There’s ham and eggs, brownies and milk, winter and summer, and POSTS AND COMMENTS. The one makes the other go, the other pulls the one along. I’m sure I have the most thoughtful, interesting readers anywhere. Your lively comments can enlarge my small offerings to something new and wonderful — even to me.
I no longer write to hear myself think. I’ve been writing all my long life and I mostly know what I think already. I write to hear what OTHERS think. What YOU think. It’s new to me — fresh and refreshing and unpredictable.
My own image is a post as a springboard over a deep body of water — Readers walk out on the springboard, and some of them dive in — And then there’s a whole bunch of people frolicking in the water or seriously swimming — in a CONVERSATION, and that’s my highest form of praise.
Why do I think it’s necessary to post this? Well, to say thanks, for one thing. But mostly because I’ve discovered that lots of people aren’t even aware of comments, let alone as their often being a vital part of the post. There they are, stuck away at the bottom in small print in a parenthesis (xx Comments), and so what?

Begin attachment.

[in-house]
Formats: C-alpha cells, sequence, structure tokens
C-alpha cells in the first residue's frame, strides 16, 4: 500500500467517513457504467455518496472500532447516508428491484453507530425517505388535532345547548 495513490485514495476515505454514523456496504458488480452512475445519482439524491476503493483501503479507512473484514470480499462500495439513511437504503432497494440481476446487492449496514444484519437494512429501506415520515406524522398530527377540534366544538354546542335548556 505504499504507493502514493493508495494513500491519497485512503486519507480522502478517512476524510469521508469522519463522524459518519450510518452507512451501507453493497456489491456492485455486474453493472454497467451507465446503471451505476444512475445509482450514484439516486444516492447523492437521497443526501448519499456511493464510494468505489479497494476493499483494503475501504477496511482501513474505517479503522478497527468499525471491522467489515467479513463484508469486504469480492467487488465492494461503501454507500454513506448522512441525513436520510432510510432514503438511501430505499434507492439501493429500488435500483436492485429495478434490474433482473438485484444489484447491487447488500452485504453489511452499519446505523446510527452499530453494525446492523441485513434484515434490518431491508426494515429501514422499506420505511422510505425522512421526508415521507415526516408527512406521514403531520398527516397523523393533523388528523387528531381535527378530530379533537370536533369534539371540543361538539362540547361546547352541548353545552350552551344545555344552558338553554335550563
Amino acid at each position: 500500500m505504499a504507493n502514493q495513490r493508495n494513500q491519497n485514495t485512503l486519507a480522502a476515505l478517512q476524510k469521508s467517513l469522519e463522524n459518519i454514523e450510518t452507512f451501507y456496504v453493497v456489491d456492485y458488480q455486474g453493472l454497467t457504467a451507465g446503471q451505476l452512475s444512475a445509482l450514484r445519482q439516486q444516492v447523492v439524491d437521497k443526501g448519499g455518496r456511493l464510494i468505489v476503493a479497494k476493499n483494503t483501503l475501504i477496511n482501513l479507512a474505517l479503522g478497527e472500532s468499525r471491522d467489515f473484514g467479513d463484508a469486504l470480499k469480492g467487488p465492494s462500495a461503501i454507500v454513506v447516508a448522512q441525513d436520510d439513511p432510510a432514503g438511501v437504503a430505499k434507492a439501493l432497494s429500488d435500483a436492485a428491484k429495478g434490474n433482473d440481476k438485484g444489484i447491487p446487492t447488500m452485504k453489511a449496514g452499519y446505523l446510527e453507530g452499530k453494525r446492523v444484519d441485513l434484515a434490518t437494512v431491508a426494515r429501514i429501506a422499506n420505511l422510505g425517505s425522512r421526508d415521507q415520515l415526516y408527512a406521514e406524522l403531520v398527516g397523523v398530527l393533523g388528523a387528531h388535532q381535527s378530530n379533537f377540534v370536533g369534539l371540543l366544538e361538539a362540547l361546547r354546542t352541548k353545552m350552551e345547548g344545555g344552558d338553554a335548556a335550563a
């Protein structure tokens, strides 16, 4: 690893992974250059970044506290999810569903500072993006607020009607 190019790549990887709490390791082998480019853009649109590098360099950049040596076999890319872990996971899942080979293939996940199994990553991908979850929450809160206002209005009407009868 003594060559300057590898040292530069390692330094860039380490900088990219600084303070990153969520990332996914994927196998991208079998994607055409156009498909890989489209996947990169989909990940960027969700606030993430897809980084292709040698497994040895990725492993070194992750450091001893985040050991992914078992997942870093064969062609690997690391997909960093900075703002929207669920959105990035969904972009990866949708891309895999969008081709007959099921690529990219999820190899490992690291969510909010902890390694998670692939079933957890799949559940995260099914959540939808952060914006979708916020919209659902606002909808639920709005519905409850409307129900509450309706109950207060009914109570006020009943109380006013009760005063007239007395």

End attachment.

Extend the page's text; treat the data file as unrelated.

So what, Reason one: I reply to every single comment, which means at minimum, a short dialogue’s going on.
Reason two: Other people comment and I reply, and you’re overhearing a dialogue.
Reason three: Read two comments, and you’re eavesdropping on a conversation.
Reason four: If something strikes you, you can dive in and then you’re right there mixing it up in the pool, an active part of the conversation.
Exhibit B: Weekly Photo Challenge, BROKEN 2, on this blog, where the discussion is just opening up, and already shifting some pessimistic views from BROKEN to BEGINNING to BELOVED — Now how is that happening? And what do you think about brokenness anyway?
If you don’t normally pay attention to comments on blog posts, remember that you’re only getting the part and not the whole, and check ’em out when the subject interests you. As a lure, here are two images prompted by that current discussion of BROKEN. They’re of mosaic benches (adorned with broken shards of ceramic, right?) in Barcelona’s Parc Guell, designed by the eccentric and colorful Antonin Gaudí:
There are the benches as art objects; and in use:
Come on and dive in. The water’s fine!
(Sorry I couldn’t find a larger image: I was in Barcelona before my computer, my camera, my blogs — 😦